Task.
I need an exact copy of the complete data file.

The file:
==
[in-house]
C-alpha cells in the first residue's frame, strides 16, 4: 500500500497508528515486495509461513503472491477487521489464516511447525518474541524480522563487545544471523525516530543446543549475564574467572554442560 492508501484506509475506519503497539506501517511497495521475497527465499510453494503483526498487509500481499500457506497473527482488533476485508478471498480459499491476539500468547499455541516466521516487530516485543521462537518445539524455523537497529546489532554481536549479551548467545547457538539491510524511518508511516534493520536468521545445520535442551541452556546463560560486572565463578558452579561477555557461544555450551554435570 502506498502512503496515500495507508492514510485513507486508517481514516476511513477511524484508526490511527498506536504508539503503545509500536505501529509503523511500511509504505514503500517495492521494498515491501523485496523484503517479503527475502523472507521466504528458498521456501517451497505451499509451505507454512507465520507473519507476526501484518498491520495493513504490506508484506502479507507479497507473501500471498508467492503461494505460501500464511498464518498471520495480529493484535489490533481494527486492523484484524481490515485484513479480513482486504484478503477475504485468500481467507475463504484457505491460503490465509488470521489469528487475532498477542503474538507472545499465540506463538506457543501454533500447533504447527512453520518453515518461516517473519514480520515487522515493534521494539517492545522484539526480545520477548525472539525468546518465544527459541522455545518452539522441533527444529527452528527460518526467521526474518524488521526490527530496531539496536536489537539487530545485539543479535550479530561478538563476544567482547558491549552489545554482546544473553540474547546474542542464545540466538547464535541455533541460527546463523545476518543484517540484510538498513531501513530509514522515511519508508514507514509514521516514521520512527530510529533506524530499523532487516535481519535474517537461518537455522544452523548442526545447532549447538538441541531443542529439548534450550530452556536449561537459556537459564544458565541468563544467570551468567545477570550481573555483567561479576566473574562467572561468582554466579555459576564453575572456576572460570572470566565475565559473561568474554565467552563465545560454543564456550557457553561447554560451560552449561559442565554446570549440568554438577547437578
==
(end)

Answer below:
[in-house]
C-alpha cells in the first residue's frame, strides 16, 4: 500500500497508528515486495509461513503472491477487521489464516511447525518474541524480522563487545544471523525516530543446543549475564574467572554442560 492508501484506509475506519503497539506501517511497495521475497527465499510453494503483526498487509500481499500457506497473527482488533476485508478471498480459499491476539500468547499455541516466521516487530516485543521462537518445539524455523537497529546489532554481536549479551548467545547457538539491510524511518508511516534493520536468521545445520535442551541452556546463560560486572565463578558452579561477555557461544555450551554435570 502506498502512503496515500495507508492514510485513507486508517481514516476511513477511524484508526490511527498506536504508539503503545509500536505501529509503523511500511509504505514503500517495492521494498515491501523485496523484503517479503527475502523472507521466504528458498521456501517451497505451499509451505507454512507465520507473519507476526501484518498491520495493513504490506508484506502479507507479497507473501500471498508467492503461494505460501500464511498464518498471520495480529493484535489490533481494527486492523484484524481490515485484513479480513482486504484478503477475504485468500481467507475463504484457505491460503490465509488470521489469528487475532498477542503474538507472545499465540506463538506457543501454533500447533504447527512453520518453515518461516517473519514480520515487522515493534521494539517492545522484539526480545520477548525472539525468546518465544527459541522455545518452539522441533527444529527452528527460518526467521526474518524488521526490527530496531539496536536489537539487530545485539543479535550479530561478538563476544567482547558491549552489545554482546544473553540474547546474542542464545540466538547464535541455533541460527546463523545476518543484517540484510538498513531501513530509514522515511519508508514507514509514521516514521520512527530510529533506524530499523532487516535481519535474517537461518537455522544452523548442526545447532549447538538441541531443542529439548534450550530452556536449561537459556537459564544458565541468563544467570551468567545477570550481573555483567561479576566473574562467572561468582554466579555459576564453575572456576572460570572470566565475565559473561568474554565467552563465545560454543564456550557457553561447554560451560552449561559442565554446570549440568554438577547437578